by Joe Shea
California Supreme Court has decided not to review an appeal by the Walt Disney Co. from a lower court's decision to slap the media giant with stiff penalties for willfully destroying documents it had been ordered to preserve, the American Reporter has learned.
The Feb. 20 decision by five of the court's seven judges -- Chief Justice Ronald George and Associate Justice Janice Brown recused themselves -- sent the case back to Los Angeles Superior Court and removed the last major hurdle to a possible trial later this year.
There has been extensive settlement discussion, alhough little movement, behind the scenes in recent weeks, sources close to the matter say.
Disney had appealed in December from a decision by the Second Appellate District of California which found that Disney's appeal of the sanctions was not an emergency that should be heard by the court before a trial of the underlying matter.
That is the case of Stephen Slesinger Inc,, a small Tampa firm owned by the heirs of branding pioneer and literary agent Stephen Slesinger, who acquired some rights to Winnie The Pooh from British author A.A. Milne in 1930 and expanded them in a 1932 agreement.
After Slesinger's death in 1953, his widow, Shirley Slesinger Lasswell, sold the rights to Walt Disney in negotiations that began with the studio founder himself. That 1961 contract was renegotiated in 1983 to correct royalty payments and embrace then-imminent new technologies including computer software, video cassettes and DVDs.
In 1967, according to a memo unearthed in the voluminous file from Disney's brother Roy Disney, the studio was unaware how broad Slesinger's rights were when they purchased them, and worried that it would allow the family to either reap a bonanza or take back the property after the studio had developed it more fully. The current trial seems to validate that fear.
The sanctions that Disney appealed are probably among the most severe ever levied against a major studio, since they basically provide that Disney cannot argue against the contention of Slesinger and her daughter that a Disney executive who signed their contract promised them that royalties would be paid on the first two items, which would embrace the development of the third. The studio appears to be limited to arguing that the executive, the late Vincent Jefferds, did not have the authority to make such promises.
But Disney says those rights were either acquired by the studio from Milne in separate agreements or were not covered by the contract. Arguments by both sides have changed dramatically since the case was filed on February 27, 1991, and the Slesingers have amended their original complaint asking $1,000,000 in damages two more times, asking hundreds of millions in the most recent amendment in 2001.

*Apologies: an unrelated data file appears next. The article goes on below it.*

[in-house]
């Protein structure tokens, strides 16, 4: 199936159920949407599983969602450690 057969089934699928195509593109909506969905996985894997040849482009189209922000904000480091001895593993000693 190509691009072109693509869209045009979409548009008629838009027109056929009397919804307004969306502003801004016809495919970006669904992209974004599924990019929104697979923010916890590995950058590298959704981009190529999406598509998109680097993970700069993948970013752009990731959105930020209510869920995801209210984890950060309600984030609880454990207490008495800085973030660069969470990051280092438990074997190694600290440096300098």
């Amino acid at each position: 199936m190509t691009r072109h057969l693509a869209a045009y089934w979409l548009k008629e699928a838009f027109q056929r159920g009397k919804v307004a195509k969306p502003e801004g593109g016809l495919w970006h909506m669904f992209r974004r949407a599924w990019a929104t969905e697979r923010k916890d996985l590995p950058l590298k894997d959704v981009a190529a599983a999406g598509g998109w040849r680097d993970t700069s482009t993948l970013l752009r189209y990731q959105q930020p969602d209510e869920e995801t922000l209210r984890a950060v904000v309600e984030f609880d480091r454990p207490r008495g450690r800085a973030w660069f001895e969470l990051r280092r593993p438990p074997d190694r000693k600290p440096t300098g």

In allowing that amendment, Los Angeles County Superior Court Judge Ernest M. Hiroshige also said that if fraud or breach of contract is proved, the Slesingers can terminate the contract and take their rights elsewhere. An auction in such an eventuality could prove enormously lucrative.
No one seems to know how much Disney earns from Pooh and other characters from the Hundred Acre Wood, but the amount has seemed to increase or diminish as the case gets closer to trial, depending on who is asked. Newspaper reports show that Disney chairman Michael Eisner said in 1999 that the cute little bear earned $3.3 billion for the studio, and the Merrill Lynch analyst who follows Disney said in 1999 that the figure would be close to $6.0 billion now. Disney president Robert Iger said in 2000 that the revenues total about $4 billion.
But last week on the O'Reilly Report, a Fox News cable channel talk show, Disney attorney Daniel Petrocelli said only "3 or 4" percent of Disney's annual $25 billion in revenues come from Pooh, or about $1 billion. Disney paid the Slesingers $13 million last year for what he called their "small portion" of the rights.
The case goes back into the courtroom to set a trial date and to determine which of the documents Disney wants to keep secret in the case will be opened to the public. An unusual aspect of the trial is that it was conducted in near total secrecy, with all the documents sealed, for nearly 11 years. The Los Angeles Times, joined by The American Reporter, sued successfully to get them unsealed in December.
Among the documents court-watchers might seek, the most challenging may be the divorce proceedings of a former Disney attorney, John Donovan of Skadden, Arps, Slate, Meagher & Flom, the nation's largest law firm, which was forced to resign from the case when they would have been called to testify for the plaintiffs on the document destruction issue.
The divorce papers are said to contain evidence of a potential conflict of interest posed by Donovan's relationship with the court-appointed forensic accountants, Gursey & Schneider, and accounting referee John Costello. A decision in that aspect of the trial has been pending for more than six months, although attorneys for both sides said at the final hearings on the accounting matters last August that they expected the ruling to be made that day.
March 2, 2002 (http://albionmonitor.net) All Rights Reserved. Contact email@example.com for permission to use in any format.
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